Vertical hazards around Grayling Army Airfield need to be addressed
Dan Sanderson | Staff Writer
A number of trees and other obstructions around the Grayling Army Airfield need to addressed if it is going to continue to be used by military and civilian aircraft.
The Grayling Army Airfield was built during World War II, with its primary purpose to house planes used in defense of the Soo Locks.
Over time, the Grayling community has developed around the airfield as it has continued to be used by the military and in different configurations for civilian pilots.
A routine survey to identify vertical hazards surrounding the Grayling Army Airfield was completed in 2015. The hazards restrict how military and civilian aircraft take off and land.
A total of 51 vertical hazards have been identified that are on military, public, and private property.
Instead of being regulated by only Federal Aviation Administration standards, the Grayling Army Airfield faces more stringent regulations that are mandated by the Department of Defense.
The regulations set approach patterns for aircraft and how high they can be and where they can be as they approach the airfield. The vertical hazards have to be eliminated to maintain those approach patterns.
“To have a safe glide path, these things have to be removed,” said Crawford County Administrator Paul Compo.
The vertical hazards have been divided into three priorities.
There are 19 priority-one hazards, with nine on military land, five on public property, and five on private property.
One of those hazards included trees located along the I-75 Business Loop near the Crawford County Air Terminal, which accommodates civilian aircraft. The trees are located along private and public property. The Michigan Department of Transportation, which oversees the Michigan Aeronautics Commission, has set an April 5 deadline to remove the trees or the airport could lose its license to operate.
Chris Jones, the chairman of the County Planning Commission and Airport Zoning Board of Appeals, recommended that trees should be addressed by March 31.
Jones said the remaining 18 priority-one hazards should be addressed by June 30.
Crawford County officials will work with private property owners regarding removal of the trees and will pay to have them cut down or topped.
Jones emphasized steps that have to be taken to educate the property owners about issues the airfield is facing and economic impacts that would occur if it was shut down.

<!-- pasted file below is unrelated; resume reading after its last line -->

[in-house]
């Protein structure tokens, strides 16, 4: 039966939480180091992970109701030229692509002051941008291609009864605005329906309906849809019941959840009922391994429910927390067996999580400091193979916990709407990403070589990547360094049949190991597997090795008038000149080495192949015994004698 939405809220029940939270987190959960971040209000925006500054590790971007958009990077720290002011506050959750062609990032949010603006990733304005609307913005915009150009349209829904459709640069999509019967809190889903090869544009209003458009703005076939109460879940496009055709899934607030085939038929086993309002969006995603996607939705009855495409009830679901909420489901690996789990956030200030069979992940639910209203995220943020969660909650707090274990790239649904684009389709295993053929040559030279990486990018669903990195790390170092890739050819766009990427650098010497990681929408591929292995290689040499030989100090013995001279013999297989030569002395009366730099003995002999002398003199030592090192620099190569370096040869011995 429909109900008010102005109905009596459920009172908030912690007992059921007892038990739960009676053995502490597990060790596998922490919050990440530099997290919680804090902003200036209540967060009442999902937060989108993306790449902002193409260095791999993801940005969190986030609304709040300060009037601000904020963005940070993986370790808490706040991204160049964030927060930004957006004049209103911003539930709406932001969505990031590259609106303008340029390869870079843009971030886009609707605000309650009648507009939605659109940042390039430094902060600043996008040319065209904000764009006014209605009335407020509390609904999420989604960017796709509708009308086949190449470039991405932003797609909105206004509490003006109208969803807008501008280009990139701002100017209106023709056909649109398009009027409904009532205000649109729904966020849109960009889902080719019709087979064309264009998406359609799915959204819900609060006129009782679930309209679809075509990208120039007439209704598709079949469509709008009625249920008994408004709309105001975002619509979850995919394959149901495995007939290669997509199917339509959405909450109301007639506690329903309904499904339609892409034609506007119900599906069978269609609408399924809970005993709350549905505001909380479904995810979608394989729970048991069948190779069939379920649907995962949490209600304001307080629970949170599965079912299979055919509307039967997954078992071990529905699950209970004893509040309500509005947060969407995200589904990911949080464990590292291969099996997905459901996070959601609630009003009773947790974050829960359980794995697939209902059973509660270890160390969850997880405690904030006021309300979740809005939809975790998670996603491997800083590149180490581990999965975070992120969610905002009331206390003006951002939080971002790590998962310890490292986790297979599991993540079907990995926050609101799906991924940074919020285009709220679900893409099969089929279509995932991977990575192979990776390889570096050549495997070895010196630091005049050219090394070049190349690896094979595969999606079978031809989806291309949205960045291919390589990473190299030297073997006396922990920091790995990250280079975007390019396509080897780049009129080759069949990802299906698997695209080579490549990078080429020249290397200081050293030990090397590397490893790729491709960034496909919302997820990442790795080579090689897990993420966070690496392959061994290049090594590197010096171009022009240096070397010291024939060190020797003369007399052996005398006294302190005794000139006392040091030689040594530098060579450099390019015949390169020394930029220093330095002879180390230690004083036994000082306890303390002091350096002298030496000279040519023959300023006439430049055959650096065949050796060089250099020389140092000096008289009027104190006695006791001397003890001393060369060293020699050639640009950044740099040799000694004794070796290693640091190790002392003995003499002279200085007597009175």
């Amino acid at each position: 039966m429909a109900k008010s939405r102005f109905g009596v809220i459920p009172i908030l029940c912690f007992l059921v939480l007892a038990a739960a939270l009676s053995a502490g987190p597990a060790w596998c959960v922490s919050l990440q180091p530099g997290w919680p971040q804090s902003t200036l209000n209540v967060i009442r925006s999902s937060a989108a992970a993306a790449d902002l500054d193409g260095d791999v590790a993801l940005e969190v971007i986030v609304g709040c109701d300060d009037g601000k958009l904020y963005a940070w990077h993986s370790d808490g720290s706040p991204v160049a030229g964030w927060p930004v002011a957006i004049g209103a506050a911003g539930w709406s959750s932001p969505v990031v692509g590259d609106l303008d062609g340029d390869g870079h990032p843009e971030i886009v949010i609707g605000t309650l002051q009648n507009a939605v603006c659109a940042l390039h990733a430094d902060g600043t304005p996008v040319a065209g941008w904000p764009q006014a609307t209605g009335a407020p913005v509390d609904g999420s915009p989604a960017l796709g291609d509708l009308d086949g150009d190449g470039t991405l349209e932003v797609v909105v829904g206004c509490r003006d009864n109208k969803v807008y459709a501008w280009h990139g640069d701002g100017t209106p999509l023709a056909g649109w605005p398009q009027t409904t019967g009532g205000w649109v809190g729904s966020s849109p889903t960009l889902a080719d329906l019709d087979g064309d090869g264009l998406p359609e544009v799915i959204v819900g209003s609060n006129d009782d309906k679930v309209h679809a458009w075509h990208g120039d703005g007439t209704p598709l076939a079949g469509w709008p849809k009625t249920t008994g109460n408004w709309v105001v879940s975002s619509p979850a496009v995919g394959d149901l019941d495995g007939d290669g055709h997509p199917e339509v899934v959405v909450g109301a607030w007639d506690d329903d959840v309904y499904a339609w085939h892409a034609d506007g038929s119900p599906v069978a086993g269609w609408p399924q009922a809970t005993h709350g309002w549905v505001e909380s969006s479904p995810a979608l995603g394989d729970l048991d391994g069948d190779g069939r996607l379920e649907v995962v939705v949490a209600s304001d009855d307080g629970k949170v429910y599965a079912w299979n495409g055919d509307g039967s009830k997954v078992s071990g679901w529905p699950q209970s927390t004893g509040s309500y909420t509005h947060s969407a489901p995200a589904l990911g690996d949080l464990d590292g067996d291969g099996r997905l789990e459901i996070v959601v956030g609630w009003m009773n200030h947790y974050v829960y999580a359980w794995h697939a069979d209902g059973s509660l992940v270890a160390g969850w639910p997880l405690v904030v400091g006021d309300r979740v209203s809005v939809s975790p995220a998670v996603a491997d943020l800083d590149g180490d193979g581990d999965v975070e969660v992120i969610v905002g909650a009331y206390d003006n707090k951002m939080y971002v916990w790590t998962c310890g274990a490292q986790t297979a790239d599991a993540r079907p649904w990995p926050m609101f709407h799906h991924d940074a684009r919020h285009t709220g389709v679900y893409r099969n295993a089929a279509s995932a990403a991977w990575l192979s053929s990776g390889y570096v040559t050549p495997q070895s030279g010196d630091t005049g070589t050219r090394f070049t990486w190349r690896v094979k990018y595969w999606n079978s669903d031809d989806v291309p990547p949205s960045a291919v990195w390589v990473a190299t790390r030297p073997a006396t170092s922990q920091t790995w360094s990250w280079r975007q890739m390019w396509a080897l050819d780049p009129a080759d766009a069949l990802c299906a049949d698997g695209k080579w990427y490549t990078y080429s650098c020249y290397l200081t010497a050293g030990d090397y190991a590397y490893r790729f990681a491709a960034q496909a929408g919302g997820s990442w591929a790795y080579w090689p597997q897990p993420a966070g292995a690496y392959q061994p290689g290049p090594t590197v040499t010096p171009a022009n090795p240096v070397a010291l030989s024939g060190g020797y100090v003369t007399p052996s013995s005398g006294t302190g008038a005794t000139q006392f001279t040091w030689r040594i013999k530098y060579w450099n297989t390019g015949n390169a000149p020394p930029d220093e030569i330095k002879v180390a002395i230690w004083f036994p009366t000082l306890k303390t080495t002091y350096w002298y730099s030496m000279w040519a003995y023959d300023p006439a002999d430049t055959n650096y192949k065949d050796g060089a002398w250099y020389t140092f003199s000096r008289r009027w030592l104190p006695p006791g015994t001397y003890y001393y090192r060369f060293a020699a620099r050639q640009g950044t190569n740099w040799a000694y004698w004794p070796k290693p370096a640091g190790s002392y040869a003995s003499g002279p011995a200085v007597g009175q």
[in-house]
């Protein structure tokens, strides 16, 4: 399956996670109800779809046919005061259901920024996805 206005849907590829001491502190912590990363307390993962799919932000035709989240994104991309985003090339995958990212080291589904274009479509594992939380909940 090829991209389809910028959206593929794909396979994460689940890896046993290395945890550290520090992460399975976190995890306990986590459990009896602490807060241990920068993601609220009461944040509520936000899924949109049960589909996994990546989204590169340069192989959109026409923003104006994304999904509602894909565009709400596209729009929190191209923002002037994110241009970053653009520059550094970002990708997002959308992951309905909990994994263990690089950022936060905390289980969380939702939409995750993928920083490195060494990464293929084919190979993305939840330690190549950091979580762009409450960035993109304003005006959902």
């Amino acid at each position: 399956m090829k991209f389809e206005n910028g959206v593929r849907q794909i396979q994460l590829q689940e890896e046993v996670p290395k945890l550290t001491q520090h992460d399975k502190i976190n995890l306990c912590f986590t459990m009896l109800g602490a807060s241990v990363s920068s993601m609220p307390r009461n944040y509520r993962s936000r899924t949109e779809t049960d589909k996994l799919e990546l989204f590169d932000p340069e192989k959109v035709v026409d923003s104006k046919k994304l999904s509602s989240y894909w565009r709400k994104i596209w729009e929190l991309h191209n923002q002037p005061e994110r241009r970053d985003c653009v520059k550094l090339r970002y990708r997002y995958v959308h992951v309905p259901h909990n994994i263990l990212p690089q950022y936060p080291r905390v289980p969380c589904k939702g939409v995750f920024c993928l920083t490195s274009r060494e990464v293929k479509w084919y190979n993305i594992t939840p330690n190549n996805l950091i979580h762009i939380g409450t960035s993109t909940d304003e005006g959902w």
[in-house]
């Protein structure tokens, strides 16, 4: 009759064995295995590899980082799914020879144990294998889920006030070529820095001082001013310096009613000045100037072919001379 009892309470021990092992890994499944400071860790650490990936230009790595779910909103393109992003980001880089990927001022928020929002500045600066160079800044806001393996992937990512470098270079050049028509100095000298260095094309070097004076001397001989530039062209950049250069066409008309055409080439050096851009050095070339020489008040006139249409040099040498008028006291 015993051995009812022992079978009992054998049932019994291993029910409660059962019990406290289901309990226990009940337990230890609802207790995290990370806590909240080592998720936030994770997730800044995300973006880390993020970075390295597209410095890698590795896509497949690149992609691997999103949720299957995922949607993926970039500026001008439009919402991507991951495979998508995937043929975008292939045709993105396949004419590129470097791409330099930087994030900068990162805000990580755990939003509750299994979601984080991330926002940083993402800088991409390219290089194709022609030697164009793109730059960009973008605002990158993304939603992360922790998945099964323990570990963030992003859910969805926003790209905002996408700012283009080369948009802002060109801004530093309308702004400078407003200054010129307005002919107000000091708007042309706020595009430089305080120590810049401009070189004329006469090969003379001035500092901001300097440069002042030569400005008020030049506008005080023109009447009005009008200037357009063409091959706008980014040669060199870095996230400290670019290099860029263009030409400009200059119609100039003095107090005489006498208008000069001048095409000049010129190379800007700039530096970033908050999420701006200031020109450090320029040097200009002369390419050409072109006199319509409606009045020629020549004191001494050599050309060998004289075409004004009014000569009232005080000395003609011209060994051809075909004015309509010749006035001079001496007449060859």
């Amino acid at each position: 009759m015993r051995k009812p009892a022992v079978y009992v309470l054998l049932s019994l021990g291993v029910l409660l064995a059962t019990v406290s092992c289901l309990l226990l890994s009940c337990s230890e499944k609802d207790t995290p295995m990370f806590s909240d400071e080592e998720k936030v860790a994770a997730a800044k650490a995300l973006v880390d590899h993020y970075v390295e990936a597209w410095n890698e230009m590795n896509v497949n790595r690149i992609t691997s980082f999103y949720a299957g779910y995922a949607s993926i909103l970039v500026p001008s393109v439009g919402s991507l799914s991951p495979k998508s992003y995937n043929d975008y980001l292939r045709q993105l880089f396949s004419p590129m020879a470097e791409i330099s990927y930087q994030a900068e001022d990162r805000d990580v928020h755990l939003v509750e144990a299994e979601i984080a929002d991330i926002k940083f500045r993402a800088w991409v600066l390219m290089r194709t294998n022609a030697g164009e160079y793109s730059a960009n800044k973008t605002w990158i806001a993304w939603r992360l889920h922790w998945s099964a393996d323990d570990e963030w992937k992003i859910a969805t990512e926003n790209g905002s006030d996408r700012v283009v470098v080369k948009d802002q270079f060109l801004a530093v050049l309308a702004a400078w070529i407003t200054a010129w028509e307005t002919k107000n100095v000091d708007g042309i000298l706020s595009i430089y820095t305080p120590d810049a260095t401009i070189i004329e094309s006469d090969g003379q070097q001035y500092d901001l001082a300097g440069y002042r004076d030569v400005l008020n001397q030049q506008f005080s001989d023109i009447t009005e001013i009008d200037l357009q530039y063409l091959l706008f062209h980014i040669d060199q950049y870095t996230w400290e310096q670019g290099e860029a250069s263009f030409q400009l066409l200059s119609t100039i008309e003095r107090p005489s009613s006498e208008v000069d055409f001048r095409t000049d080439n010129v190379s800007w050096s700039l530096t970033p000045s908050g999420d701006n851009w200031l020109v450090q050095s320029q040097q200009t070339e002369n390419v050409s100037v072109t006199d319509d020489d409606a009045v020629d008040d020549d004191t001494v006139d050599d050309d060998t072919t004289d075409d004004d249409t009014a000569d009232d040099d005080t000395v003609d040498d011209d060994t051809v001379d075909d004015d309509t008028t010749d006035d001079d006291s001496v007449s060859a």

“When you start cutting trees that creates some consternation,” Jones said. “In some areas it will probably depreciate property values because it will involve the substantial removal of trees.”
Sgt. 1st Class Chris Cook, the airport manager for the Grayling Army Airfield, said the length of runways that pilots are allowed to use had already cut down due to the vertical hazards. The length of the runways could be further restricted, but that would impact pilots during instrument landings where there is inclement weather.
“It makes for a very difficult landing, especially to avoid obstructions that really shouldn’t be around an airport,” Cook said.
Letters will be sent to private property owners with trees that need to be removed or topped. A surveyor will be hired to identify what trees need to be addressed.
There are 16 priority-two hazards, which include power and utility poles. Compo said that there has been some initial discussions with Consumers Energy to place power lines underground, and the same negotiations would take place with Great Lakes Energy for their utility services.
Compo said that there has been no funds budgeted to address the vertical hazards.
“The concern is going to be the cost and how much of it is the military’s responsibility and how much of it is the county’s responsibility,” Compo said.
The Crawford County Board of Commissioners serves as the airport zoning board for the county. That means the board is in charge of enforcing and administering the airport zoning ordinance, which was updated on July 15, 2015.
In cases where the removal of hazards cannot be negotiated, Jones said the county could petition the Michigan Aeronautics Commission to have the hazard legally removed.
Crawford County commissioners acknowledged the social impacts and property rights of land owners, along with the economic impacts of keeping the airport open to military and civilian traffic. The airfield is expected to see more civilian traffic as economic development projects move forward in Crawford County.
“It gets down to a point of dollars and cents and keeping the airport open,” said Crawford County Commissioner Rick Anderson, who is a member on the Crawford County Airport Board.
There are 16 priority-three vertical hazards, which can be addressed by the military and officials with updates to the master plan for the airfield.
“There are some issues further out, but we think those issues can be resolved with a waiver,” Jones said.